If the last time you sweated using a ball was when you were dodging one in elementary school PE, you’re missing out. Medicine balls are simple, effective pieces of exercise equipment you can use for strength training, cardiovascular training, high-intensity interval training and more. Check out these five reasons to train with medicine balls from personal trainer and corrective exercise specialist Tatiana Lampa.
Talk about bang for your buck. Medicine balls can help you work on several aspects of your fitness — particularly power. “Power is something that we don’t do as often,” Lampa says. “It turns on the fast-twitch muscle fibers.” This also helps you build strength. And, since exercises like slams and wall tosses get your heart pumping, working with a medicine ball can also be great cardiovascular training and boost endurance as you work to increase how long you can slam the ball before resting. Did someone say HIIT?
“If you want to maximize your time and burn as many calories as possible, you want to recruit more muscle groups,” Lampa says. A medicine ball allows you to do just that with the various multi-joint and multi-plane movements you can do. Consider wall balls: You squat down, generating power from your legs to throw to the ball. Then you use your entire upper body to throw the ball at the wall. As you catch the ball, you need core stability and strength to grab it, and again, use your upper body. So you work your power, strength, core and upper and lower body in one exercise.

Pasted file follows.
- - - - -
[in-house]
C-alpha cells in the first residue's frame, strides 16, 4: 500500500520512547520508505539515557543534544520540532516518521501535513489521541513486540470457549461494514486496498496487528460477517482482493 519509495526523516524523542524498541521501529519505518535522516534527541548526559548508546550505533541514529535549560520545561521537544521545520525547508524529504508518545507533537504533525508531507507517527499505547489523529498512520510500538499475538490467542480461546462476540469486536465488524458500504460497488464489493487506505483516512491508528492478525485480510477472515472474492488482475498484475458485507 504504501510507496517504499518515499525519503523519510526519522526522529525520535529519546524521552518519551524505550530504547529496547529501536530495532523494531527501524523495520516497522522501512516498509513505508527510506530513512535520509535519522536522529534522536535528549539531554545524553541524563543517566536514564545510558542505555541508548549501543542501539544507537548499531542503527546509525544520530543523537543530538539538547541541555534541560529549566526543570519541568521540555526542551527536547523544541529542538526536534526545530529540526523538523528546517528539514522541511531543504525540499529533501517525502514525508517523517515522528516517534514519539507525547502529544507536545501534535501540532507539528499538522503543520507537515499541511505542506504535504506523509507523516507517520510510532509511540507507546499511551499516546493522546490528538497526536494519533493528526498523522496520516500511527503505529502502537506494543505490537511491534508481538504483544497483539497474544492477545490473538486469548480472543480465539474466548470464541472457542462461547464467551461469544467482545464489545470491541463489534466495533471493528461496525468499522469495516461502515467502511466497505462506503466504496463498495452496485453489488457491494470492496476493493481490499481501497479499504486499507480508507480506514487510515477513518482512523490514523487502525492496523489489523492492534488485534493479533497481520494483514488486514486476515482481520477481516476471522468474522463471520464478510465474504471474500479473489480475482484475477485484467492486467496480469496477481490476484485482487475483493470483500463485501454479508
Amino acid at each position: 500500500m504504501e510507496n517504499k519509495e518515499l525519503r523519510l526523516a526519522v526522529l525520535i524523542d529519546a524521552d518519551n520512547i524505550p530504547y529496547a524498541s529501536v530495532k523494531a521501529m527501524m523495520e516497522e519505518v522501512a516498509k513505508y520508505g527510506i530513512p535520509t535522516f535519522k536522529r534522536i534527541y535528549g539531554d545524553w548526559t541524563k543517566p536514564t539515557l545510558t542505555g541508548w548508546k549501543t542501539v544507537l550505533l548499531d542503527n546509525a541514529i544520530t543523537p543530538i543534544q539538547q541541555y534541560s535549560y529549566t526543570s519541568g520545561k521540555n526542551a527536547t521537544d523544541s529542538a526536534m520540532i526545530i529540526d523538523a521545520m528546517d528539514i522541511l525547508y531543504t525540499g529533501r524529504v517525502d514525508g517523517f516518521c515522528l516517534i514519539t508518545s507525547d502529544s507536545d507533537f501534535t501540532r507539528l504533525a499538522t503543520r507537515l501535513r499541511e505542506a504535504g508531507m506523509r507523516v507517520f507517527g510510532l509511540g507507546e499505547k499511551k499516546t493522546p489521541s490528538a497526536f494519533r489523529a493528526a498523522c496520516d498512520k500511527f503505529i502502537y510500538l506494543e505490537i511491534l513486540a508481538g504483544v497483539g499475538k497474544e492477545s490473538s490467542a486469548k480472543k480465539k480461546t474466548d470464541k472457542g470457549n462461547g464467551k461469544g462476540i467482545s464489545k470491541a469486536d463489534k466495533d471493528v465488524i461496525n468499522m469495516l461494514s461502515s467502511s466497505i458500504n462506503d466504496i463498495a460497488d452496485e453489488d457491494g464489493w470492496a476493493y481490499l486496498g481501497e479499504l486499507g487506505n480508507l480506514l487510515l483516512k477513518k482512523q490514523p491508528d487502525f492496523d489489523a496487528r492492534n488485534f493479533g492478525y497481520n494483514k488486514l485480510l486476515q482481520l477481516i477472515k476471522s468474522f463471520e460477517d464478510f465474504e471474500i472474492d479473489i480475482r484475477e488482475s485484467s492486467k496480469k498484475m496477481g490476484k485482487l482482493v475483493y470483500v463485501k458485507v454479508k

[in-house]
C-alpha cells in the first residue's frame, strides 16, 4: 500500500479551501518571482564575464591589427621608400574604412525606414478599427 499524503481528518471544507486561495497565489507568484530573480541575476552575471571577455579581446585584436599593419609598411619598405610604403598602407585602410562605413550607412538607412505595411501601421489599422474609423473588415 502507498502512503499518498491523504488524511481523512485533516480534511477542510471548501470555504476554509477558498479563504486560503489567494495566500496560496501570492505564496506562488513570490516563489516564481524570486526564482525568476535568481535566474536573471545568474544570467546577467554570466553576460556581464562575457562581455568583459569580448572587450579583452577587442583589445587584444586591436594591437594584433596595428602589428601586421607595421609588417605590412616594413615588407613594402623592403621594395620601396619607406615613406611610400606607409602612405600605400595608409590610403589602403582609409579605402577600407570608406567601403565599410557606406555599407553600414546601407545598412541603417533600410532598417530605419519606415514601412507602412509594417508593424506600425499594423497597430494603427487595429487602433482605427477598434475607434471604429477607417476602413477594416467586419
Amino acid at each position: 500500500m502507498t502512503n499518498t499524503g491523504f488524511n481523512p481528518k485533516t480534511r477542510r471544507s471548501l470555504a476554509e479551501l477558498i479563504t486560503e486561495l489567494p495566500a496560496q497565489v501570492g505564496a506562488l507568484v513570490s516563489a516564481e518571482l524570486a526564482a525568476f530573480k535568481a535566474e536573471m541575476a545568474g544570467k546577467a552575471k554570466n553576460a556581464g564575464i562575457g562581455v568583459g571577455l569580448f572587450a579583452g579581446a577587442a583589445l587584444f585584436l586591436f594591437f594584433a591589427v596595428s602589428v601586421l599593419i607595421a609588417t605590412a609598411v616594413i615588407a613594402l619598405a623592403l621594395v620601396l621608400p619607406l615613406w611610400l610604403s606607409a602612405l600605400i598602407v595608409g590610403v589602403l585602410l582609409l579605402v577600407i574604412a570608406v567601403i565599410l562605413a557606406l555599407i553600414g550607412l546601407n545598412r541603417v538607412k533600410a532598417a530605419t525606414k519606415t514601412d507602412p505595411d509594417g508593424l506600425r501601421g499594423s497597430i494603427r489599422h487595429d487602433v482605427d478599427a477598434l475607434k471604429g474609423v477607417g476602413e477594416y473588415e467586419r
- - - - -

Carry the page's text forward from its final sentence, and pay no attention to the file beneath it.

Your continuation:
Think back to being a kid at the park, Lampa says. Inevitably you or one of your friends had a ball to play with. Using medicine balls can bring back memories of playing, and exercises like chest passes and throws with a partner add another element of fun. Med balls are also less intimidating since you’re likely more comfortable with a ball compared to, say, a squat rack.
It’s important to work your body in all planes of motion so your body is balanced. Medicine balls are easy to incorporate into all three planes: Try slams (for the sagittal plane, which includes front-to-back movement), side lunges (for the frontal plane, with its side-to-side movement) and wood chops (for the transverse plane, which includes rotational movement).
Forget training your core to try to develop a six-pack. It’s not only very hard, but there’s a much more important reason to work your core. “The most important reason to train your core is to prevent injuries,” Lampa says. “If that part is weak, everything else will be unstable.” Add a med ball to basic exercises like mountain climbers (put both hands on the ball), pushups (put one hand on the ball and alternate) and thrusters, and you get the added bonus of working your core.